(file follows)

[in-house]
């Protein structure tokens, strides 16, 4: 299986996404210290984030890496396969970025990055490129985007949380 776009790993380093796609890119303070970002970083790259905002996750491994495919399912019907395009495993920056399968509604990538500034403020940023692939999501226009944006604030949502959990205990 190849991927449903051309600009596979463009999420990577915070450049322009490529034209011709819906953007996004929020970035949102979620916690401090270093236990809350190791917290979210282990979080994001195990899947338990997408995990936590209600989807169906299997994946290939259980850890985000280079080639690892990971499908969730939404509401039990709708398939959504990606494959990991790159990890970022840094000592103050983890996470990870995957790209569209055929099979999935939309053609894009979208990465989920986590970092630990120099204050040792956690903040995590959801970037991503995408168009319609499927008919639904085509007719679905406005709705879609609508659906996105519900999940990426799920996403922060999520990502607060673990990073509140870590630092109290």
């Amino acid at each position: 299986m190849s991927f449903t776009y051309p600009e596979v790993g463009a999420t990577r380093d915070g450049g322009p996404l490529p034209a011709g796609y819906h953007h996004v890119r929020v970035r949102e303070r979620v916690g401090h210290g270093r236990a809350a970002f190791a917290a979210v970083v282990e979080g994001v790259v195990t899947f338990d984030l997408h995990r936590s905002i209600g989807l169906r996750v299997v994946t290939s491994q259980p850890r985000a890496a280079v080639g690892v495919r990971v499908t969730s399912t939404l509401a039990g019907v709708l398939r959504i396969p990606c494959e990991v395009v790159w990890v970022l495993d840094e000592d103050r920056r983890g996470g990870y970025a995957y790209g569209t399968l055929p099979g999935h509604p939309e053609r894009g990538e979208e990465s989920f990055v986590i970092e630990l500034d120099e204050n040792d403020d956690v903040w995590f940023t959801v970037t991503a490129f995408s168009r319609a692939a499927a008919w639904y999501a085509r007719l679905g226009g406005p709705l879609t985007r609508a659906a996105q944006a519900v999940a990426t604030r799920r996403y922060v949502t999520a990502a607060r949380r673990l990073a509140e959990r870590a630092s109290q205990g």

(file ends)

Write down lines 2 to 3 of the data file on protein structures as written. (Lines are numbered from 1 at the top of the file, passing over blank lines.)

């Protein structure tokens, strides 16, 4: 299986996404210290984030890496396969970025990055490129985007949380 776009790993380093796609890119303070970002970083790259905002996750491994495919399912019907395009495993920056399968509604990538500034403020940023692939999501226009944006604030949502959990205990 190849991927449903051309600009596979463009999420990577915070450049322009490529034209011709819906953007996004929020970035949102979620916690401090270093236990809350190791917290979210282990979080994001195990899947338990997408995990936590209600989807169906299997994946290939259980850890985000280079080639690892990971499908969730939404509401039990709708398939959504990606494959990991790159990890970022840094000592103050983890996470990870995957790209569209055929099979999935939309053609894009979208990465989920986590970092630990120099204050040792956690903040995590959801970037991503995408168009319609499927008919639904085509007719679905406005709705879609609508659906996105519900999940990426799920996403922060999520990502607060673990990073509140870590630092109290």
């Amino acid at each position: 299986m190849s991927f449903t776009y051309p600009e596979v790993g463009a999420t990577r380093d915070g450049g322009p996404l490529p034209a011709g796609y819906h953007h996004v890119r929020v970035r949102e303070r979620v916690g401090h210290g270093r236990a809350a970002f190791a917290a979210v970083v282990e979080g994001v790259v195990t899947f338990d984030l997408h995990r936590s905002i209600g989807l169906r996750v299997v994946t290939s491994q259980p850890r985000a890496a280079v080639g690892v495919r990971v499908t969730s399912t939404l509401a039990g019907v709708l398939r959504i396969p990606c494959e990991v395009v790159w990890v970022l495993d840094e000592d103050r920056r983890g996470g990870y970025a995957y790209g569209t399968l055929p099979g999935h509604p939309e053609r894009g990538e979208e990465s989920f990055v986590i970092e630990l500034d120099e204050n040792d403020d956690v903040w995590f940023t959801v970037t991503a490129f995408s168009r319609a692939a499927a008919w639904y999501a085509r007719l679905g226009g406005p709705l879609t985007r609508a659906a996105q944006a519900v999940a990426t604030r799920r996403y922060v949502t999520a990502a607060r949380r673990l990073a509140e959990r870590a630092s109290q205990g």